It is important to note that my revulsion at this obscenity was not based on the political persuasion of the person being pilloried; I would have been equally offended regardless of party.  But as I paused to reflect on what, if anything, I should do about this public affront, I came to the conclusion that someone displaying a brazen message of this sort on their front porch would likely not take kindly to my knocking on his door to discuss my concerns. 

Instead, I reported what I had observed to the city council, while inquiring about any laws or ordinances that might be in play.  Their prompt reply informed me that they were already aware of this obnoxious display but that, unfortunately, there was nothing they could do about it.  In fact, a Neighborhood Police Officer had even visited this house to ask that the flag be removed but, with no ordinance or law prohibiting its display, the occupant refused to take it down.  All this, by the way, in a community whose Vision Statement declares that it will be the most livable and best-managed city in the country.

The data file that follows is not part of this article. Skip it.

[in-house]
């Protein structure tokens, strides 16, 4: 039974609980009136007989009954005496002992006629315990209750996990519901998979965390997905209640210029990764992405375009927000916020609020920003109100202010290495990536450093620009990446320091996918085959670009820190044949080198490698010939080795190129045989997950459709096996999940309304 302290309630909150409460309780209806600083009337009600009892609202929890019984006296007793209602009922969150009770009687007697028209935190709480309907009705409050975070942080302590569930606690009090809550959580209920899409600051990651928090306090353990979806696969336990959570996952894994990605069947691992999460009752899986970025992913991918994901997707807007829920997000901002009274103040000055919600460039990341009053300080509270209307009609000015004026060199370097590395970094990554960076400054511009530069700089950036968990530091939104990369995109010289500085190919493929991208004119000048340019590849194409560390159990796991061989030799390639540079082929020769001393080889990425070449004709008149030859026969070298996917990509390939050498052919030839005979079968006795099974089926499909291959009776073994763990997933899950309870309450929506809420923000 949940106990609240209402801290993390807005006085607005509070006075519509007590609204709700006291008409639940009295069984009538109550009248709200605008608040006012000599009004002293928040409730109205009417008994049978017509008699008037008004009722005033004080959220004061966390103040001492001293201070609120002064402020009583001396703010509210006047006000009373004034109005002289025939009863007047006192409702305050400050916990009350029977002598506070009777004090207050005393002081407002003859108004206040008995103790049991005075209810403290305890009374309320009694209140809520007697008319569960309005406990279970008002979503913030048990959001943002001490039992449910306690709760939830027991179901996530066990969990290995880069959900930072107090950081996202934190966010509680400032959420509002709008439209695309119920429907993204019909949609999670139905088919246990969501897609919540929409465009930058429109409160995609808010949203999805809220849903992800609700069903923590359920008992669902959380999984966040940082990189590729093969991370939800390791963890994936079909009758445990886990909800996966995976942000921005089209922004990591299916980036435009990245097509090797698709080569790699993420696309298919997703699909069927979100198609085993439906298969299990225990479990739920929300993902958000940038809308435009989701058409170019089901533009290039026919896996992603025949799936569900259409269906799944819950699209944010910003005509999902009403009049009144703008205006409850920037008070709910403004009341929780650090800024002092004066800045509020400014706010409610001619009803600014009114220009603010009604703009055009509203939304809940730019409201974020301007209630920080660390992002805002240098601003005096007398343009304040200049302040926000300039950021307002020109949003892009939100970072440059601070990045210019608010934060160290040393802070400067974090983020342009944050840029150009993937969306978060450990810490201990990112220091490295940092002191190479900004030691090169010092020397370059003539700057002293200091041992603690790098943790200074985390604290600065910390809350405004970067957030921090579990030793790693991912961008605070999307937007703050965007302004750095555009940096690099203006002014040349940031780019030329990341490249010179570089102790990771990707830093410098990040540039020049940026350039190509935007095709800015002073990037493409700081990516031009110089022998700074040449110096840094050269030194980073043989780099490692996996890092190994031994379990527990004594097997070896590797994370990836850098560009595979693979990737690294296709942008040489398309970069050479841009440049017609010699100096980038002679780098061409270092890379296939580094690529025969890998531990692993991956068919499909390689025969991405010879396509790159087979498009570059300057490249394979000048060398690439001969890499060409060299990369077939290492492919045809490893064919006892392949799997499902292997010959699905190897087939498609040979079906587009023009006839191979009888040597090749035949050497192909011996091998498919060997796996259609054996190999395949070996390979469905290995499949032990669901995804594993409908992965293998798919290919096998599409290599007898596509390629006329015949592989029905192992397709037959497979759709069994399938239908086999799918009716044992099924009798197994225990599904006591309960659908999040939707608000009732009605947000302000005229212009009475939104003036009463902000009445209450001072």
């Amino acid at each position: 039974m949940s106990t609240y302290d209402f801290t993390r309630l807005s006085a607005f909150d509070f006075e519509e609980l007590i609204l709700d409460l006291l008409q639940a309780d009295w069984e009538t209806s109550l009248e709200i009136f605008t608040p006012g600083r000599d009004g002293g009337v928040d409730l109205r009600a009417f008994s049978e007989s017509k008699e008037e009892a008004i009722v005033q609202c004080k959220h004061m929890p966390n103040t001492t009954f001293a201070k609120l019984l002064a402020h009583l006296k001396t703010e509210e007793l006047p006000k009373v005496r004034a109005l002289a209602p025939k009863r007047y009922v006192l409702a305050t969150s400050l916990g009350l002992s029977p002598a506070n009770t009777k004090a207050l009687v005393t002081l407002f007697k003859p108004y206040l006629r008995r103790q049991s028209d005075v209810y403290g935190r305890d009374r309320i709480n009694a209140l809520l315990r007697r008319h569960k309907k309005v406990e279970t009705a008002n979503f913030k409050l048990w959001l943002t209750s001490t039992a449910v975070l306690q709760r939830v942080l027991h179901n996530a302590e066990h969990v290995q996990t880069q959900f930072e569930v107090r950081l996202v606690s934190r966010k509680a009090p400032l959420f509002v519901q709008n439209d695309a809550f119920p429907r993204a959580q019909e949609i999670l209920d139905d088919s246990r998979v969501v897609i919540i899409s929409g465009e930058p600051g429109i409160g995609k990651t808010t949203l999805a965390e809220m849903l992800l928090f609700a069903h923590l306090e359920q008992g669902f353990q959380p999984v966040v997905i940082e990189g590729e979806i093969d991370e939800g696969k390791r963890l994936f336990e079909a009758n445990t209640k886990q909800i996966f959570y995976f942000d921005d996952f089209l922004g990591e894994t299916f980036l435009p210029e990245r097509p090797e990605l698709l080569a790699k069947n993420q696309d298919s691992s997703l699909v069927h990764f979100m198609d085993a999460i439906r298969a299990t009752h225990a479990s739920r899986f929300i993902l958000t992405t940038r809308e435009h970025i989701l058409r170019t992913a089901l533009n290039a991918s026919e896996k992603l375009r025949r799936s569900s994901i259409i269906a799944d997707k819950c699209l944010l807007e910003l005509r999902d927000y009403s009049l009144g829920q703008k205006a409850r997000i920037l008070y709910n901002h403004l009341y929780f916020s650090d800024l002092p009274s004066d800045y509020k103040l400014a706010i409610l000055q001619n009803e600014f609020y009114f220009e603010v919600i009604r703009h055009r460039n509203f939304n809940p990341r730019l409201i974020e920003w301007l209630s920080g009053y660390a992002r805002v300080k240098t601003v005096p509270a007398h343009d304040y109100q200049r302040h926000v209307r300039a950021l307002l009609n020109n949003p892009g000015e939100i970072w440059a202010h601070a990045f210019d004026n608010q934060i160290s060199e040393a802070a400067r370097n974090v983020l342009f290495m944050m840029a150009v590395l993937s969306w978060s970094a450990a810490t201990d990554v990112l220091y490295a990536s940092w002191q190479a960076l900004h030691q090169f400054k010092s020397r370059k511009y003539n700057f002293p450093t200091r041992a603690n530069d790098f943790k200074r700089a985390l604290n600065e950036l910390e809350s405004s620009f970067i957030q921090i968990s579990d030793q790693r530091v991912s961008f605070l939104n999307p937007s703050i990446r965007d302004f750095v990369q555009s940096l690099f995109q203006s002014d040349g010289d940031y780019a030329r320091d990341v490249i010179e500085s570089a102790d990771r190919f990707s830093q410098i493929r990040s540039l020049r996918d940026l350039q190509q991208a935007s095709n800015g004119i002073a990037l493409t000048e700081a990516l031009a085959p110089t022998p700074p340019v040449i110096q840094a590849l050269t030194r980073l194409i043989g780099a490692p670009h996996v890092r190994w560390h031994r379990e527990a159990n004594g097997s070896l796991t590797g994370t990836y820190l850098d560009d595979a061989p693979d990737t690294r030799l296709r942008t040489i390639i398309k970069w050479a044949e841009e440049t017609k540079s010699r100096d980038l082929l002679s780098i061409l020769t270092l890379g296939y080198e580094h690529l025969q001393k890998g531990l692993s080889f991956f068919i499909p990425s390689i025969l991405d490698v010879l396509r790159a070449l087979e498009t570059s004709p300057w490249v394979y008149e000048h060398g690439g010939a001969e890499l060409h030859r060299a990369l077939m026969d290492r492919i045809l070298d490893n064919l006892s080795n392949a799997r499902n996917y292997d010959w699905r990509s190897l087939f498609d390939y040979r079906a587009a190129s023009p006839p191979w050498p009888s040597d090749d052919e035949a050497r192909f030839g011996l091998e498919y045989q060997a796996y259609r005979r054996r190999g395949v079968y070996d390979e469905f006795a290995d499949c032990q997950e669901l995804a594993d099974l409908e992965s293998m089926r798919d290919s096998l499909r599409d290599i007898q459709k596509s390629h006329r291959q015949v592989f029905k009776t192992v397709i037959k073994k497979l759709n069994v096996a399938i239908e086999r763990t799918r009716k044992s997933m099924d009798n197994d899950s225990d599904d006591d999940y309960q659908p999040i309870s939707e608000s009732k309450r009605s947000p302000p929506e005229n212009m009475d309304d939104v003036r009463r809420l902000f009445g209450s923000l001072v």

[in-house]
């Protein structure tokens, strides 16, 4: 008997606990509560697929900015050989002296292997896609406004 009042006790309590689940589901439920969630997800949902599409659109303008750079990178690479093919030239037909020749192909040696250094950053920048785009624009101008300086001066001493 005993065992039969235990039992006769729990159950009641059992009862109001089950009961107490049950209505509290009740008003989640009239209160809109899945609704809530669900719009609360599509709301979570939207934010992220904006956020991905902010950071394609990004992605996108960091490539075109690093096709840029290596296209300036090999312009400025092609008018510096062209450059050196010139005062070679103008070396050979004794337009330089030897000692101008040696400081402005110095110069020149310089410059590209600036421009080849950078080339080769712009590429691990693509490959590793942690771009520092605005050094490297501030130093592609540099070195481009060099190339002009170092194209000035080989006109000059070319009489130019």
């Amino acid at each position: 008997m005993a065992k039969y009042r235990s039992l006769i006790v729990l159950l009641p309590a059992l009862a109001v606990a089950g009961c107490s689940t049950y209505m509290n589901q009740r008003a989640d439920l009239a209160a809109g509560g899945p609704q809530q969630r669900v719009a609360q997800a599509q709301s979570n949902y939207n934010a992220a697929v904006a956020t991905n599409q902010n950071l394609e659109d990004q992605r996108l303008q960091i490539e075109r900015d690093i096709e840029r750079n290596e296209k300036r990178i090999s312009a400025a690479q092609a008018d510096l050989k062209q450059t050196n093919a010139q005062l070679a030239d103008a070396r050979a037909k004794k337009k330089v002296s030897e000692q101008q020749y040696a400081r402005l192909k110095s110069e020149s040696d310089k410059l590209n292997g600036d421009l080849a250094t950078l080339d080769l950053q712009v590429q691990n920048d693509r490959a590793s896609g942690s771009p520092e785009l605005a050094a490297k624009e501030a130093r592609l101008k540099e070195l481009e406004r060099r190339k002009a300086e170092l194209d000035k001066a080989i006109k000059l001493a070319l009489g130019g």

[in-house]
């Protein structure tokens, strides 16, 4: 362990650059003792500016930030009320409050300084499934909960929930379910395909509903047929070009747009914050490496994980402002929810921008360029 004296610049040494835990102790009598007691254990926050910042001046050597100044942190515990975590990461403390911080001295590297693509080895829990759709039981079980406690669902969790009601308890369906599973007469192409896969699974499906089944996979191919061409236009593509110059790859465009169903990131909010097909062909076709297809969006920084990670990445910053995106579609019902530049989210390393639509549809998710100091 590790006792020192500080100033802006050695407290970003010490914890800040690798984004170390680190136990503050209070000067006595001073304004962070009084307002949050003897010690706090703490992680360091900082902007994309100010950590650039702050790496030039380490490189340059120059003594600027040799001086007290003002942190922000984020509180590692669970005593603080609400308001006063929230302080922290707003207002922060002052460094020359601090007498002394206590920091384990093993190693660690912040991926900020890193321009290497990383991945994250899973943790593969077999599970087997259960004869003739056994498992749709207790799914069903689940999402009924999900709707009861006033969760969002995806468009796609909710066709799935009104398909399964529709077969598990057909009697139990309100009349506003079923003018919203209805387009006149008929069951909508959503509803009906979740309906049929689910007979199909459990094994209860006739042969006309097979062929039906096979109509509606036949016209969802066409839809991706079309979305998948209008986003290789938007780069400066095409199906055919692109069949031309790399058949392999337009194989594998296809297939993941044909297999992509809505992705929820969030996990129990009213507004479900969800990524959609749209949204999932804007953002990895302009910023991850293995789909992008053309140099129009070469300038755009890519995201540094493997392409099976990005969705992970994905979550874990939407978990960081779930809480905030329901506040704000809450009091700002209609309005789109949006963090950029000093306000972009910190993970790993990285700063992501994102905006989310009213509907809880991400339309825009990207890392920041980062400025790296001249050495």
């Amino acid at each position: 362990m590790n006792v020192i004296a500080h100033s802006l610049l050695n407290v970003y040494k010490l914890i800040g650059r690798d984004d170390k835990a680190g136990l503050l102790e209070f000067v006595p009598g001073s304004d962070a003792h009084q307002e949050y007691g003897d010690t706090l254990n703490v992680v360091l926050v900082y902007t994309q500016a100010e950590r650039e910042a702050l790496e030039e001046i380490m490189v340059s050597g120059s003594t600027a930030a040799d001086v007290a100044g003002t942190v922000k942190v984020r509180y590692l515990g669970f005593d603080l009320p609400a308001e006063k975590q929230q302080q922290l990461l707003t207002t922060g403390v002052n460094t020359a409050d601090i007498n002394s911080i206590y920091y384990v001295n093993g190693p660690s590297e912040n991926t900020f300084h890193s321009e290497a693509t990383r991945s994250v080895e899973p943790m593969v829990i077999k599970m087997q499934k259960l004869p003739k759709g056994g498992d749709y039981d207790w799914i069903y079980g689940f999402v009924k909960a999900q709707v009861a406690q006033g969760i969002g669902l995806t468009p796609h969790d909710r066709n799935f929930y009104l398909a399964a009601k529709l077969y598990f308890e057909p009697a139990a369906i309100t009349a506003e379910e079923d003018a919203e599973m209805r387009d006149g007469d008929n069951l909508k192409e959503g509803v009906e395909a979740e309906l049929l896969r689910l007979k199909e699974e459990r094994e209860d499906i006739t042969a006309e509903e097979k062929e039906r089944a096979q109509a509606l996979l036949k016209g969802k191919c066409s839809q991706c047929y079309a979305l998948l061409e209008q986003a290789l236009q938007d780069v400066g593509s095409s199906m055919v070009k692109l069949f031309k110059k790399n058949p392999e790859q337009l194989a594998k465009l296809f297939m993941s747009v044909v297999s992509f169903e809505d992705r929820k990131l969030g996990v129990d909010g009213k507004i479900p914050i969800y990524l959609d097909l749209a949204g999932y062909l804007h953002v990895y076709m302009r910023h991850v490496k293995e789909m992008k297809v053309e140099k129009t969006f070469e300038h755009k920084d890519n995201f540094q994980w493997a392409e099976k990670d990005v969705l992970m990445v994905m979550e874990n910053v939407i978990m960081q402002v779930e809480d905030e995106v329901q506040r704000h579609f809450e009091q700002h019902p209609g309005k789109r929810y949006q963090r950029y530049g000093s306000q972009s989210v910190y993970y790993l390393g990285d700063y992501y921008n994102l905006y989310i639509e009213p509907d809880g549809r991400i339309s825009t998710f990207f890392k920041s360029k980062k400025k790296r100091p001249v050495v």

For a citizen interested in showing support for a political party, position or individual, there are a number of ways to do so … writing letters of support … attending and speaking at government meetings … donating time or money to a campaign … running for office … and, of course, voting.  But posting a profane message on the front of your house … is that supposed to convince someone of the rightness of your political stance?

I could be wrong, of course, but I doubt the resident here has any expectation of winning others over to his point of view.  Instead, he is telling the world “It’s all about me,” and any impact his crude messaging has on passersby or his neighbors doesn’t bother him in the slightest.  In other words … you don’t like my flag?  Too Bad!  Deal with it!  And, more to the point, he is telling us all … “F*** You”